AP Enterprise SummaryBrief at 6:36 a.m. EDT | Nationwide Information

Autoworkers reach a deal with Ford, a breakthrough toward ending strikes against Detroit automakers

DETROIT (AP) — The United Auto Workers union says it has reached a tentative contract agreement with Ford that could be a breakthrough to end the nearly 6-week-old strikes against Detroit automakers. The four-year deal still has to be approved by 57,000 union members at the company. It could bring a close to the union’s series of strikes at targeted factories run by Ford, General Motors and Jeep maker Stellantis. The Ford deal could set the pattern for agreements with the other two automakers, although no other agreements were announced Wednesday.

Twitter takeover: 1 year later, X struggles with misinformation, advertising and usage decline

SAN FRANCISCO (AP) — One year ago, billionaire Elon Musk walked into Twitter’s San Francisco headquarters with a white bathroom sink and a grin, fired its CEO and other top executives and began transforming the social media platform into what is now known as X. X looks and feels something like Twitter, but the more time you spend on it the clearer it becomes that it’s merely an approximation. Musk has dismantled many core features of Twitter, but what X will become, and whether Musk can achieve his ambition of turning it into an “everything app” that everyone uses, remains unclear.

General Motors and Stellantis in talks with United Auto Workers to reach deals that mirror Ford’s

DETROIT (AP) — General Motors and Jeep maker Stellantis are meeting with United Auto Workers bargainers to see if they can reach a contract agreement that mirrors a deal signed with crosstown rival Ford. Nearly 17,000 striking workers at Ford left the picket lines when the agreement was announced Wednesday night and will return to work shortly. About 57,000 Ford workers still have to vote on the tentative deal. GM and Stellantis will have to follow the pattern set by Ford or it’s likely that UAW President Shawn Fain will add factories to its partial strikes that began on Sept. 15.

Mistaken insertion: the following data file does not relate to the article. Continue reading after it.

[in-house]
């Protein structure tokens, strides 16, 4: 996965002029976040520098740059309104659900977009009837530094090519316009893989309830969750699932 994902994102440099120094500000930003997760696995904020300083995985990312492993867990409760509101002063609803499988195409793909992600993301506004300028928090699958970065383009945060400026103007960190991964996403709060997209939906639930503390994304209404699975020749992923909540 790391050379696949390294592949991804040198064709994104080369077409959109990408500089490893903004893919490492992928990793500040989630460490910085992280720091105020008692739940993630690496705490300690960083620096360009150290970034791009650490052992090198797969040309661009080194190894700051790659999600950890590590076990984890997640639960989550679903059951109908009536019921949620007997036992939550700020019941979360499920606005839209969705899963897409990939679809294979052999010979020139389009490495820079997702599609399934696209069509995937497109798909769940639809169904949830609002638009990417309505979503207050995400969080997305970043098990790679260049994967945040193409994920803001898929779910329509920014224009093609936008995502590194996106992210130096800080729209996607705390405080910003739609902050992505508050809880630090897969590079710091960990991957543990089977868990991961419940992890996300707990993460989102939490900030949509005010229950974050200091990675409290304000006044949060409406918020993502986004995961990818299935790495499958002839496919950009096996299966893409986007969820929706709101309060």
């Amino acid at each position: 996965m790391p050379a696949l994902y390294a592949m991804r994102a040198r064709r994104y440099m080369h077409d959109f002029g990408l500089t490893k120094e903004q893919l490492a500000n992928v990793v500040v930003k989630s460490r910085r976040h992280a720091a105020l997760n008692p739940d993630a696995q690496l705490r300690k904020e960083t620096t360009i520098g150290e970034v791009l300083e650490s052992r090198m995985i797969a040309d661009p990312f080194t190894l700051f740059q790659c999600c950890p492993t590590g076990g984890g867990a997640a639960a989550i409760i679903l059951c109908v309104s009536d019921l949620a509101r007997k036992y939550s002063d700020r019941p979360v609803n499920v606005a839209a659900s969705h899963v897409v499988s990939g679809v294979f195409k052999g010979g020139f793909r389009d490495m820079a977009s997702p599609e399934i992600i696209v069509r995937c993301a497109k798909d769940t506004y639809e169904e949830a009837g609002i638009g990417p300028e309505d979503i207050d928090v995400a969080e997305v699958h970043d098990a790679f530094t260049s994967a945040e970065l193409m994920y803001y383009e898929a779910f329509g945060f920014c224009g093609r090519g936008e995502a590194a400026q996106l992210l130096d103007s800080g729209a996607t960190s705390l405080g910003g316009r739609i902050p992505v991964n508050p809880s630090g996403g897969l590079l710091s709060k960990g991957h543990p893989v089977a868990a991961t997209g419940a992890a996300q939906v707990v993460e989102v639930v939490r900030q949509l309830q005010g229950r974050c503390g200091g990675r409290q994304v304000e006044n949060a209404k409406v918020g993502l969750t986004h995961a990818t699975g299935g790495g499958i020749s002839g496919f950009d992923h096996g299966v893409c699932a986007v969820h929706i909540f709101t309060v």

Many Americans say their household expenses are outpacing earnings this year, AP-NORC poll shows

NEW YORK (AP) — About two in three Americans say their household expenses have risen over the last year, but only about one in four say their income has increased in the same period. That’s according to a new poll from The Associated Press-NORC Center for Public Affairs Research. As household expenses outpace earnings, many are expressing concern about their financial futures. What’s more, for most Americans, household debt is rising or not going away. About half say they currently have credit card debt, 4 in 10 are dealing with auto loans, and about one in four have medical debt. Just 15% say their household savings have increased over the last year.

Grandpa Google? Tech giant begins antitrust defense by poking fun at its status among youth

WASHINGTON (AP) — Google is beginning its defense against a federal lawsuit accusing it of illegally thwarting competition for its ubiquitous search engine. Thursday’s testimony came from a top executive who talked about the precarious nature of the company’s success. Prabhakar Raghavan, a senior vice president at Google, testified at federal court in Washington as the tech giant defends itself in the biggest antitrust trial in the last 25 years. He described Google as a company beset by competitors  and sometimes derided by younger people as “Grandpa Google.” The Justice Department accuses Google of using anticompetitive tactics to maintain dominance in internet search.

US economic growth accelerated to strong 4.9% rate last quarter as consumers shrugged off Fed hikes